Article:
Even on a site that is not really busy, with maybe 50 connections at the same time, you should be aware of overall memory consumption: 50 x 10MB, plus OS overhead, MySQL, and PHP will most likely add up to 2GB of memory as well, so here you should be going for 4GB already to have some growth potential.

What happens if the machine runs out of connections and/or memory, and eventually also out of swap space?

  • your site will respond more slowly;
  • your site may stop processing requests altogether;
  • your site may throw errors;
  • your site might become inconsistent: nothing is worse than an partially processed request that gets through to the database backend at random only;
  • your site may become unreachable;

A dedicated server will be able to handle such problems somewhat better than a virtual private server – due to its architecture and swap space available. The latter often does not have any swap space (there are virtualisation architectures where this is not true, however, such as KVM, for example) and will be hit full swing instead of being able to mitigate the crisis arising from low memory.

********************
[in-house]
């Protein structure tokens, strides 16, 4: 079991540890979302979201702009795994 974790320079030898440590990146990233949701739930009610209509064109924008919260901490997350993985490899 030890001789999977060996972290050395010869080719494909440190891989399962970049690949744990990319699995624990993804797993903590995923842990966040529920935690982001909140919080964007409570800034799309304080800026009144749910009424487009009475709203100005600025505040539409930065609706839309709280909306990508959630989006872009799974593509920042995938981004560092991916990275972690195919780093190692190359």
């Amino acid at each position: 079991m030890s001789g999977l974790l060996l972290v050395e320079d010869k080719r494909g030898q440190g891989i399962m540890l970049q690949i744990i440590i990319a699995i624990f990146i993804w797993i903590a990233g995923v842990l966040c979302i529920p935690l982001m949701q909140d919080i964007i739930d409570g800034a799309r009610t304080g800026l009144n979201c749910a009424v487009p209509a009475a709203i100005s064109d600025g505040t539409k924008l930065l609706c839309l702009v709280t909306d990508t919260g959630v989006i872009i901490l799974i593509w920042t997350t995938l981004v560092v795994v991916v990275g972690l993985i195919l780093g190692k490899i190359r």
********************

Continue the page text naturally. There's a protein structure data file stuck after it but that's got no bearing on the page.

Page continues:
You want to avoid such scenarios – for the sake of your business and your customers. Do not save on memory – better have some spare than have none left.

Linux flavours

(this post will appear in our dedicated servers blog as well)

Abstract/Summary – basics only

These days, the most prominent Linux flavours are Red Hat, CentOS, Debian, Fedora, SUSE/SLES, and Ubuntu. The number of variants of these flavours is legion, the main distinction here, however, is that Red Hat is a fully commercial branch, whereas the others are available free of charge.